MIKE: How long have you been acting in commercials, Mason?
MASON: Well, since I'm seven now, I've been acting three years.
MIKE: That means you started when you were about four.
MASON: And a half.
JONATHAN: What we were actually hoping to do was to actually look at some of the clips with you.
MASON: Yeah! I don’t mind doing it. That's very interesting.
PJ: Coming up, Jonathan enters the real world and directs his questions to the one and only person who can actually answer them.
ALEX: And now, back to the show.
JONATHAN: So I’ve started rolling.
MASON: Cool. Hello, hello.
JONATHAN: Mason lives in a modest two-room apartment on New York’s Upper West Side. When he greets me and my producer Chris at the door. I’m surprised by how little he is.
MASON: I don't know who that could be calling.
JONATHAN: The haircut’s almost the same, the red hair, the eyes…
MASON: Usually it's my mom.
JONATHAN: …the expressions. It’s all there, only surrounded by more flesh. Looking at him is intense, like seeing an old friend.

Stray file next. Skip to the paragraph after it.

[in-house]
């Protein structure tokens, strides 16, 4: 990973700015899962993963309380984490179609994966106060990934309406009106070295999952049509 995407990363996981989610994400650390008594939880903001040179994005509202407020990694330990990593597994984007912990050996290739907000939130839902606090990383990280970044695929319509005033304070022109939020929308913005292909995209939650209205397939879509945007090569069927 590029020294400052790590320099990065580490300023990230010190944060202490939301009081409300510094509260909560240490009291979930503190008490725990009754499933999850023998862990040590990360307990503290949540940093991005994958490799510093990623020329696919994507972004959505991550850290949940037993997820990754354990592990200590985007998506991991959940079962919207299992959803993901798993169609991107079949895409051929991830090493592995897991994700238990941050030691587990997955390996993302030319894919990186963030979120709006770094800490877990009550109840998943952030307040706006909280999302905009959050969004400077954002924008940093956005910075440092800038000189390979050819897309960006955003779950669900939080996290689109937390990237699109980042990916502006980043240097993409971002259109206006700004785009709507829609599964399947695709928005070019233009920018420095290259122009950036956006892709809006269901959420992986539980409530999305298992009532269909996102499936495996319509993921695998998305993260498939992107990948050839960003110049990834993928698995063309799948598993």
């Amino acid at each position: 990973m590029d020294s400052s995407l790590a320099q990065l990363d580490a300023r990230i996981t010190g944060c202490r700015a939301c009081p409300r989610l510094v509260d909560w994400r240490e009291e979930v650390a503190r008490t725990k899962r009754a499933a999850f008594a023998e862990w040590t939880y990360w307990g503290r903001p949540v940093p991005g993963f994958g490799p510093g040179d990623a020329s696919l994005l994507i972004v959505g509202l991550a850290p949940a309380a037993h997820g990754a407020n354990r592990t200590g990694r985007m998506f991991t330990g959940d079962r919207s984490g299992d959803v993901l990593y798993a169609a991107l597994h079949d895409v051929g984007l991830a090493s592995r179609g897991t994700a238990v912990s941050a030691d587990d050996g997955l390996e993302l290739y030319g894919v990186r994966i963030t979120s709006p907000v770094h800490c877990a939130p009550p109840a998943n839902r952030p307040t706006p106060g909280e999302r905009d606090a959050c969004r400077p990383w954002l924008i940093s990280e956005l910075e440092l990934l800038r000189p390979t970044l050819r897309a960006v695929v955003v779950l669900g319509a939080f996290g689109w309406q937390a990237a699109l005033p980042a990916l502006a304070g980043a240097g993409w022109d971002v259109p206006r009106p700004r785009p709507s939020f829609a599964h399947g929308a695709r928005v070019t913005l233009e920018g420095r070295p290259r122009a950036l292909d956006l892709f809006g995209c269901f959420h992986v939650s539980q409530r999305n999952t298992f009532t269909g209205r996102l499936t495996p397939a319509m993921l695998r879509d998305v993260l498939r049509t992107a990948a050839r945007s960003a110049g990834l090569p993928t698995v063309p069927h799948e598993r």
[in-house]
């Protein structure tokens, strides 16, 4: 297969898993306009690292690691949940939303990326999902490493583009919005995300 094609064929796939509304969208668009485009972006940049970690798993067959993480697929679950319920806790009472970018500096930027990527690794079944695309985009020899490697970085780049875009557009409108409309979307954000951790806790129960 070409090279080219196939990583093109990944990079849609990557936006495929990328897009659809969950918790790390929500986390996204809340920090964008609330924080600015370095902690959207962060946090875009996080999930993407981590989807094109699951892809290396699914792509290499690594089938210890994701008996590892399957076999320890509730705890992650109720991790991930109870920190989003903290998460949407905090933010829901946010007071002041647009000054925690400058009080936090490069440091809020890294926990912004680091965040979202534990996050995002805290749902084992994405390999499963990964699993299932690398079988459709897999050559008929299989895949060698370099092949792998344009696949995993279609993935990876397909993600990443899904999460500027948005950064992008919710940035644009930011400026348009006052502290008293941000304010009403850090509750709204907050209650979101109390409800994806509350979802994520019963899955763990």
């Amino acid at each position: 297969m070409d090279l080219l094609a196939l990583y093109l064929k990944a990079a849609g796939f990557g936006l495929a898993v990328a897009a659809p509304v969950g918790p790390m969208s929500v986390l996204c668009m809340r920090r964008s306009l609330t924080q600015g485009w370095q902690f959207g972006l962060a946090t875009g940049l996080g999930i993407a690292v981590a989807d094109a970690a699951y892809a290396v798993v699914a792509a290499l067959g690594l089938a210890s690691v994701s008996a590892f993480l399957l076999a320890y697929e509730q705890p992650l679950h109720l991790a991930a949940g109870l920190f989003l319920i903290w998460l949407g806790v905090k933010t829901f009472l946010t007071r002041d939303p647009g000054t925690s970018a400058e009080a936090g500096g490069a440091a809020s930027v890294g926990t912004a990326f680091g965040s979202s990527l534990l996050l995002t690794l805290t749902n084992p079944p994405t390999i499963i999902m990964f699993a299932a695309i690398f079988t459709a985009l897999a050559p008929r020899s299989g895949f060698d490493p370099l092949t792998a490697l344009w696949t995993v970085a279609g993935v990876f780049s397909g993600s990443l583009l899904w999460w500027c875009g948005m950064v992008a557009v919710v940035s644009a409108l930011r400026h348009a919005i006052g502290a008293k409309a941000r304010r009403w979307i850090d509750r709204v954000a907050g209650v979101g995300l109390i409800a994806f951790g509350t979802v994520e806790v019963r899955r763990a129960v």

MASON: Every now and then, by the way, you might hear a fire engine or something go by.
JONATHAN: It’s New York.
MASON: That's New York, baby. It’s exactly right. It's living in Manhattan.
JONATHAN: Mason seats us in his living room, which is a shrine to his child star. There’s a photo of him co-hosting a telethon with Henry Winkler, a 1973 Clio award for best actor in a commercial, and a photograph of himself jogging in Central Park with Andy Warhol and Grace Jones.
JONATHAN: And--and looking around, like you've got this, you've got all these photos of yourself as a kid and a lot of memorabilia. In some ways do you feel this responsibility to that kid in a way? Or like, do you feel like you're a...
MASON: I’m going to interrupt you quickly. All of these pictures that you see of me with the Batmobile, and Peter Lupus from Mission Impossible and Leondard Nimoy and William Shatner and all these you know...
JONATHAN: Cover of TV Guide.